No Potable Water Available in Kipahulu
Due to a leak in the main waterline in Kīpahulu there is no potable water in Kīpahulu for the foreseeable future. The leak was discovered on July 23, 2014 during routine inspections. Visitors should bring their own drinking water.
For your safety
The Summit and Kīpahulu Districts are remote. An ambulance can take up to 45 minutes to arrive at either district from the nearest town. People with respiratory or other medical conditions should also be aware that the summit of Haleakalā is at 10,000 ft.
Drive cautiously - Endangered birds land on roadway
Nēnē (Hawaiian geese) are nesting in the park and may land on or frequent park roads and parking lots. Drivers are reminded to drive at the posted speed limits and exercise caution.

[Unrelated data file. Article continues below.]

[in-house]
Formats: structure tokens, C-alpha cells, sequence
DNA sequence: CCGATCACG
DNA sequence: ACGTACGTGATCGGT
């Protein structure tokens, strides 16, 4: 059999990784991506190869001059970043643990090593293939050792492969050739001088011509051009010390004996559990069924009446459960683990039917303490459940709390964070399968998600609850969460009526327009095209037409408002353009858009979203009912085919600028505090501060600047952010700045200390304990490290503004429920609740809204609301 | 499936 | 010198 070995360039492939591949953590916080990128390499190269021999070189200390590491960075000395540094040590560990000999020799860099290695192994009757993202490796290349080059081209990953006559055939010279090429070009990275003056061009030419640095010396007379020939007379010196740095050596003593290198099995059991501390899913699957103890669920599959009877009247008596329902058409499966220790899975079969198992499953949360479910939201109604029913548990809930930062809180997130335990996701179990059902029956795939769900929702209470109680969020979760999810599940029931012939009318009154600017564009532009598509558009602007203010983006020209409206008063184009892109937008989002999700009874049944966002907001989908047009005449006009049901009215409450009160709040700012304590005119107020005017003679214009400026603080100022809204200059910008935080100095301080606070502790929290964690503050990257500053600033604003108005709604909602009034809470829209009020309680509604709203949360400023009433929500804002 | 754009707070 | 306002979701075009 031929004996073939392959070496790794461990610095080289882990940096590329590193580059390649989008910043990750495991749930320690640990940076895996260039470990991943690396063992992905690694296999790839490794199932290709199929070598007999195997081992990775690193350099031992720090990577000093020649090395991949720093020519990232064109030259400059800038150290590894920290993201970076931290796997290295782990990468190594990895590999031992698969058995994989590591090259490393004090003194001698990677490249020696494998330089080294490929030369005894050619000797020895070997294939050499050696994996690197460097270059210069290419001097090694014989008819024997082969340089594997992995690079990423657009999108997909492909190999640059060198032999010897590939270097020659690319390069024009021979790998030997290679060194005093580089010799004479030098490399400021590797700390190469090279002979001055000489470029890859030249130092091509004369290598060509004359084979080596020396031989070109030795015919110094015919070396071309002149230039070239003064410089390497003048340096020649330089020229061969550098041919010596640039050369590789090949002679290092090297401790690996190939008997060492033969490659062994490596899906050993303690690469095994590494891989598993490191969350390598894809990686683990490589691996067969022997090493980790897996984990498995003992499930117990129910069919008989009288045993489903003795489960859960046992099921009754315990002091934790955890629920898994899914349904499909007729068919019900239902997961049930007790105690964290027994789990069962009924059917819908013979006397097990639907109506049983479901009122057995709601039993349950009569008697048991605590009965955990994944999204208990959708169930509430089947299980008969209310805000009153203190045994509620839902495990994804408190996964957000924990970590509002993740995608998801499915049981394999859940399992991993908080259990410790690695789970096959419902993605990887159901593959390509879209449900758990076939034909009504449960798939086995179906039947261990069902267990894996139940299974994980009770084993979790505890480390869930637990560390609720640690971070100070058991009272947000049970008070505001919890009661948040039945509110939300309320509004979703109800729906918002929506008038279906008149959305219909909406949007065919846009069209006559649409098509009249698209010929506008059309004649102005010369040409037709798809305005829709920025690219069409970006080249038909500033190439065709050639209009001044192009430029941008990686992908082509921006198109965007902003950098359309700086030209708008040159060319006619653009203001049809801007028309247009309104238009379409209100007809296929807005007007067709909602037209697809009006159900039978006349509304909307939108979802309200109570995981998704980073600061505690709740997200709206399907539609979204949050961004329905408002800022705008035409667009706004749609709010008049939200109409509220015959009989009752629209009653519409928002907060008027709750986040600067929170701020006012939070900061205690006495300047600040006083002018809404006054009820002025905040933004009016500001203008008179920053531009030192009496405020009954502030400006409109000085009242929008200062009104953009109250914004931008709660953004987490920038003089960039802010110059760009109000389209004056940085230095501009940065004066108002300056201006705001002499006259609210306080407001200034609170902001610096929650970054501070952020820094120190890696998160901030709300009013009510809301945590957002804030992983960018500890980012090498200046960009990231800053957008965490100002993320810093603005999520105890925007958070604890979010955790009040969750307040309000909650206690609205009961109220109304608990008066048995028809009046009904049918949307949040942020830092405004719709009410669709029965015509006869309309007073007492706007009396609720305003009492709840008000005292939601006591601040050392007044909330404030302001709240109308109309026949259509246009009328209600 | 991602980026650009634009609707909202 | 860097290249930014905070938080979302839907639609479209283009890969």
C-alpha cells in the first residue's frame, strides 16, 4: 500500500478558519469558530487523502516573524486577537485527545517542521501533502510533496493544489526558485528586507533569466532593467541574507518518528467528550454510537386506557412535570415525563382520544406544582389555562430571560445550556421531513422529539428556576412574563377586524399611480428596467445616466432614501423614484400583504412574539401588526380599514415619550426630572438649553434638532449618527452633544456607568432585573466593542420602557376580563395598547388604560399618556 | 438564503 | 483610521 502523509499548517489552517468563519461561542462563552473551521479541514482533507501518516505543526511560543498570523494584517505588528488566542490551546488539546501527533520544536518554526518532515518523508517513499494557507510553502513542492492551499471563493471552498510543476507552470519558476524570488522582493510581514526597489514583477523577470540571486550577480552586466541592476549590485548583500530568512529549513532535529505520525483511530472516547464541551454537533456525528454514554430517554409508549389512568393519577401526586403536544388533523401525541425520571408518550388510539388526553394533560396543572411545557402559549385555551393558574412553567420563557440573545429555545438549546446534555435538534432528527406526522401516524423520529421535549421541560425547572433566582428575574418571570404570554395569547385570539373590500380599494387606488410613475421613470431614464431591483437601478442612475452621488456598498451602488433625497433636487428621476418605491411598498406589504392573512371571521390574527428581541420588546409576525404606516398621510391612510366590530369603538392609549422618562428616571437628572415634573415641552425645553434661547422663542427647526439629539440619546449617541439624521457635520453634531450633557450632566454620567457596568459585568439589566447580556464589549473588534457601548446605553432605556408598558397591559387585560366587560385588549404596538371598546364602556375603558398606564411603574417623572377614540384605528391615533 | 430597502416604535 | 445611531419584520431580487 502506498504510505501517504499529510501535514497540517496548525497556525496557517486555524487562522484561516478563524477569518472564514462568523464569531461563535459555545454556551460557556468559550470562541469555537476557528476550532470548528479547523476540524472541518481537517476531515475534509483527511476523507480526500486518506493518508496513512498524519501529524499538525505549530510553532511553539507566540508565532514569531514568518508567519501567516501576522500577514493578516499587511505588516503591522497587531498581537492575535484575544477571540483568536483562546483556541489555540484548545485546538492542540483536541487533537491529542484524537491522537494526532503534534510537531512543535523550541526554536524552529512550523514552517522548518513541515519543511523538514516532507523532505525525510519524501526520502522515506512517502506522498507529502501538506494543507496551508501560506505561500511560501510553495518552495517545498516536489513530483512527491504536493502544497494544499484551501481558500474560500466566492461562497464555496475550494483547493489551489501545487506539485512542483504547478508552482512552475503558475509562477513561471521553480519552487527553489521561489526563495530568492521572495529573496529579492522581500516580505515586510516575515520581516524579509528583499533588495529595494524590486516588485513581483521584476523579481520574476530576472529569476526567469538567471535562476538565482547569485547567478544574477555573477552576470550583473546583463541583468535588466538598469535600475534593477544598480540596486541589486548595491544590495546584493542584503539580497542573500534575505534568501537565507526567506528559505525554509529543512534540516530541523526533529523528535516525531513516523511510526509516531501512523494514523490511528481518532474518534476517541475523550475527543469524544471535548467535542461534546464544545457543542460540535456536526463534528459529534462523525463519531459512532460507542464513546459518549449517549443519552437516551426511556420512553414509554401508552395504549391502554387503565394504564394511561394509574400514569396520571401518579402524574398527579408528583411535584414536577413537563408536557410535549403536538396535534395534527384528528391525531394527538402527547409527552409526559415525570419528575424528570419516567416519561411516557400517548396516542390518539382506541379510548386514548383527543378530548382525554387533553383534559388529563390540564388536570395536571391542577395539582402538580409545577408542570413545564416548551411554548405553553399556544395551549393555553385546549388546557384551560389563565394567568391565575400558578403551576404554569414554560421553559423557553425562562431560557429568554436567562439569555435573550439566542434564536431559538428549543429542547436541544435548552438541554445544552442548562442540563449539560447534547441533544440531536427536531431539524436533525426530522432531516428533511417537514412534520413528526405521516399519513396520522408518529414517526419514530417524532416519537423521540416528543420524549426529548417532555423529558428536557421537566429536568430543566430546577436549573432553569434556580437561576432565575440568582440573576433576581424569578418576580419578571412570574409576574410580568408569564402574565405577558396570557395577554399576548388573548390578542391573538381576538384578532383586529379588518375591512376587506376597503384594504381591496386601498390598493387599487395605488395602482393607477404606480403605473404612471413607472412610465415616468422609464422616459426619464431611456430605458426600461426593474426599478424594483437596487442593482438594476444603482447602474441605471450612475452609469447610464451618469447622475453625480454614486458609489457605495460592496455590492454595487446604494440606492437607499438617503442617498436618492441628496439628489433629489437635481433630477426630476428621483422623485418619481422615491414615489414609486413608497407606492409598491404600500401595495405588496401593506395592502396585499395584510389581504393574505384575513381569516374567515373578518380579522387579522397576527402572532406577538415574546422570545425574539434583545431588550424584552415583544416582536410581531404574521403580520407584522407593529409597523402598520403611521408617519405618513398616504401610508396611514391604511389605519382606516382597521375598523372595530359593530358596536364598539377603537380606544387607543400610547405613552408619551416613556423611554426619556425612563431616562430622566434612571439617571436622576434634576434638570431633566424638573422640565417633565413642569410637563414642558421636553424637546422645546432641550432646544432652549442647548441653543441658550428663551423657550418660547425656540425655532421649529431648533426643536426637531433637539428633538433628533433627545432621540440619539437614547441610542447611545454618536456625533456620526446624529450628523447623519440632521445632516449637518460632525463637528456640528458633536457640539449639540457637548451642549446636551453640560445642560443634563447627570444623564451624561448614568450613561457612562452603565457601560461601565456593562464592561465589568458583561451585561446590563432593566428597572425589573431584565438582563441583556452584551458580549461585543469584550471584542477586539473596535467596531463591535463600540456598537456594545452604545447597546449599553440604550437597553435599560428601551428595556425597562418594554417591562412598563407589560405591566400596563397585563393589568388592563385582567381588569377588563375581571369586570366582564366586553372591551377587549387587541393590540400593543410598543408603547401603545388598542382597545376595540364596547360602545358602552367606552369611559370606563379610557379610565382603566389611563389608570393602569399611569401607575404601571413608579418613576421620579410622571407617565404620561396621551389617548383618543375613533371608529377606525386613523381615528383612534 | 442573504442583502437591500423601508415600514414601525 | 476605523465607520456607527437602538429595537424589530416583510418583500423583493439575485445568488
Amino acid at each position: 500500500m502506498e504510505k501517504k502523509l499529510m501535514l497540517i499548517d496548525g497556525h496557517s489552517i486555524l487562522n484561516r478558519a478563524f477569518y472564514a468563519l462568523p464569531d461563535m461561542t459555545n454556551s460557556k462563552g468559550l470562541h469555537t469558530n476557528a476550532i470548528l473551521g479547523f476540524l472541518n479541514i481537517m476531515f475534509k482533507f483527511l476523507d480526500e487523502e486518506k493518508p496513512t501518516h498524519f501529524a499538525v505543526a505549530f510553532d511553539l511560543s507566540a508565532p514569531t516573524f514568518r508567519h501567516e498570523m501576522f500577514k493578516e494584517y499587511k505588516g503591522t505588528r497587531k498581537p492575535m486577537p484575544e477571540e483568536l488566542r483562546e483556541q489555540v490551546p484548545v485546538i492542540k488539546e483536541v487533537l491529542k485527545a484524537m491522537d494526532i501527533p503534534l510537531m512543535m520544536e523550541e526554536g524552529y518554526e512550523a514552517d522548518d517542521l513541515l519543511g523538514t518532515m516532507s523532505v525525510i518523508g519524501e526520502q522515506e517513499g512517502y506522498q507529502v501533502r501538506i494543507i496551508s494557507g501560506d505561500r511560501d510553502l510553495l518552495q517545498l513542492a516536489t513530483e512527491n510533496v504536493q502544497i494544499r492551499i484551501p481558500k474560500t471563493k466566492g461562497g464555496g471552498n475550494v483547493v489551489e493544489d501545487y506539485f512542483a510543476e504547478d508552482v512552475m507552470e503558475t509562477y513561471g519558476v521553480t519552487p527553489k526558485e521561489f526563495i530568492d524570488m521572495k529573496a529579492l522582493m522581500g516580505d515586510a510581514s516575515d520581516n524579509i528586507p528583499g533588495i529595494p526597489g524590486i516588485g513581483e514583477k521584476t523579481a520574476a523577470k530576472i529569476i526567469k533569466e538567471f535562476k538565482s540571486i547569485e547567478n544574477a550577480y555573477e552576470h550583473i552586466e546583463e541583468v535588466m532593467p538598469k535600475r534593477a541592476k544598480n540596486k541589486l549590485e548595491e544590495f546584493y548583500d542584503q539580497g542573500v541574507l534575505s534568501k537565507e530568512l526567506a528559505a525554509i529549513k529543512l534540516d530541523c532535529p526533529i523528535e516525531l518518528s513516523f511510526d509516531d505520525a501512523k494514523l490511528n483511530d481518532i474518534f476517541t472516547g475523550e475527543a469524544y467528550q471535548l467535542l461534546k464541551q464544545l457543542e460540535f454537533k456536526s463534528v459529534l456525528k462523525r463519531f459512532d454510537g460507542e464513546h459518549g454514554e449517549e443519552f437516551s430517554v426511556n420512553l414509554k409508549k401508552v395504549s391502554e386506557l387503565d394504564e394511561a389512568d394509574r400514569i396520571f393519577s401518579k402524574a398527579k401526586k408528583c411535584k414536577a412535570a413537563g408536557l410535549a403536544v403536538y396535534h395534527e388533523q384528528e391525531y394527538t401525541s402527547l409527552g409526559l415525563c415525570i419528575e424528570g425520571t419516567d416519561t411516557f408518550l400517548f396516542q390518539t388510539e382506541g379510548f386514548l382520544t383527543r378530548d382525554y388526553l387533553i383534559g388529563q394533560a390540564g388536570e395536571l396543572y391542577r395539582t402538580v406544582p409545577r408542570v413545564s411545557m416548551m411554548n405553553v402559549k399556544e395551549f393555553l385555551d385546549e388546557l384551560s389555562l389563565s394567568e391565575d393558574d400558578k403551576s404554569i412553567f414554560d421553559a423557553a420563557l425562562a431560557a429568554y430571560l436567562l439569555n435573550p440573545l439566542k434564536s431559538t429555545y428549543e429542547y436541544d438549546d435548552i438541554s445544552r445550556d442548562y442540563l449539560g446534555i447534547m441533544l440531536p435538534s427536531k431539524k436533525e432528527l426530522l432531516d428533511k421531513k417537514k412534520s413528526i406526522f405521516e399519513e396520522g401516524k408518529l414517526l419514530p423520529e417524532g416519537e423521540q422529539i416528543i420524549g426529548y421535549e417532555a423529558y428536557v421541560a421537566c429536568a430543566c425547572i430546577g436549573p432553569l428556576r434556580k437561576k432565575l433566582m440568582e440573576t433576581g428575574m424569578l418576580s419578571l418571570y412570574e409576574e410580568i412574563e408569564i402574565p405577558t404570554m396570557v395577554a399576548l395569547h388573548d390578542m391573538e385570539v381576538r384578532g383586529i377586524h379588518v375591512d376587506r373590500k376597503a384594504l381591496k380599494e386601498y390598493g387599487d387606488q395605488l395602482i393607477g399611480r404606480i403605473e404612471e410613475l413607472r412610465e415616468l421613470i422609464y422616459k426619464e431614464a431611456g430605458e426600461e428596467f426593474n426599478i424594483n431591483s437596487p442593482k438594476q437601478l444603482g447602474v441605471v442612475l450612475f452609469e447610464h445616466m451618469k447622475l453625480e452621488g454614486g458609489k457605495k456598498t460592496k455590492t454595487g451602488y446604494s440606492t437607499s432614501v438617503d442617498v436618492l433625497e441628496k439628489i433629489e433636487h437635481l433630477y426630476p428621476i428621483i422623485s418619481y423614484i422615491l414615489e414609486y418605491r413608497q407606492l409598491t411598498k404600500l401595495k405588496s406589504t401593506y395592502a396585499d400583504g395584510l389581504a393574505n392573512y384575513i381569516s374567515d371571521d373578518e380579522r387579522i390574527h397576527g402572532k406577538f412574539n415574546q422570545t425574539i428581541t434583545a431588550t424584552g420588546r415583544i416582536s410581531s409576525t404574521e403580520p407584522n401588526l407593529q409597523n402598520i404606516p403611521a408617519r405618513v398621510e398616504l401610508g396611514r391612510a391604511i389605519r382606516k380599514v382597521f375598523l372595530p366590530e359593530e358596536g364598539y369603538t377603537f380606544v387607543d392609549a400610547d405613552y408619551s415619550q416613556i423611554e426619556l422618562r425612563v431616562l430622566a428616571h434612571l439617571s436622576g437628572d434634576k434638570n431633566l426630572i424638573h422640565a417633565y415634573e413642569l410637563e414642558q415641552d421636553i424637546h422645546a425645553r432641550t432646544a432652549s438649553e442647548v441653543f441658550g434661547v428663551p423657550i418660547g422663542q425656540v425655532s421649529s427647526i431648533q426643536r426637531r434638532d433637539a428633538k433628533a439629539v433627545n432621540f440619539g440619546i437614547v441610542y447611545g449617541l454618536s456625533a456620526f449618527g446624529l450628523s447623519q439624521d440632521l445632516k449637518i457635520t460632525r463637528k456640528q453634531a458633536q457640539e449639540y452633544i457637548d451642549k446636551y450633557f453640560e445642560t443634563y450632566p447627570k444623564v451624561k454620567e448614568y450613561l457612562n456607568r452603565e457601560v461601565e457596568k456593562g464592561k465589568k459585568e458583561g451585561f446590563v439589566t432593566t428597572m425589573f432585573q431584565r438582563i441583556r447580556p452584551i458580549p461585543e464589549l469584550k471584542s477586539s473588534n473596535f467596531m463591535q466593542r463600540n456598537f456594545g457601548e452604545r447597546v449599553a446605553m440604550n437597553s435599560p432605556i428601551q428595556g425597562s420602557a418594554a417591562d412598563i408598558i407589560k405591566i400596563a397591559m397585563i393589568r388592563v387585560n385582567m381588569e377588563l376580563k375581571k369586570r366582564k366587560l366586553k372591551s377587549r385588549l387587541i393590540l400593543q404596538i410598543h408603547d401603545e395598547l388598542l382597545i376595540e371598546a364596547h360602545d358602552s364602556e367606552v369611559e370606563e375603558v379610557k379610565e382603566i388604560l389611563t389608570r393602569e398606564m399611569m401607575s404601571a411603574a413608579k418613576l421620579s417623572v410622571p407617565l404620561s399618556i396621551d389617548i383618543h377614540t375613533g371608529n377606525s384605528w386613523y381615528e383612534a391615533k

Educational Fee Waivers
National Park Service regulations allow school groups and other bona fide national and international educational institutions to obtain a waiver of park entrance fees, provided that the visit is for educational or scientific purposes, and the resources or facilities the group proposes to use support those purposes.
Educational fee waivers are not granted automatically. Applicant groups must show they qualify for the waiver. There are three criteria the group must meet to qualify for an educational fee waiver: eligibility, educational purpose, and relevance of park resources or facilities.
Additional information on criteria and application procedures is located in the documents below. For additional questions, please call 808-572-4443.
Did You Know?
Haleakalā National Park was established in 1916 as part of Hawaiʻi National Park - within one week of the creation of the National Park Service.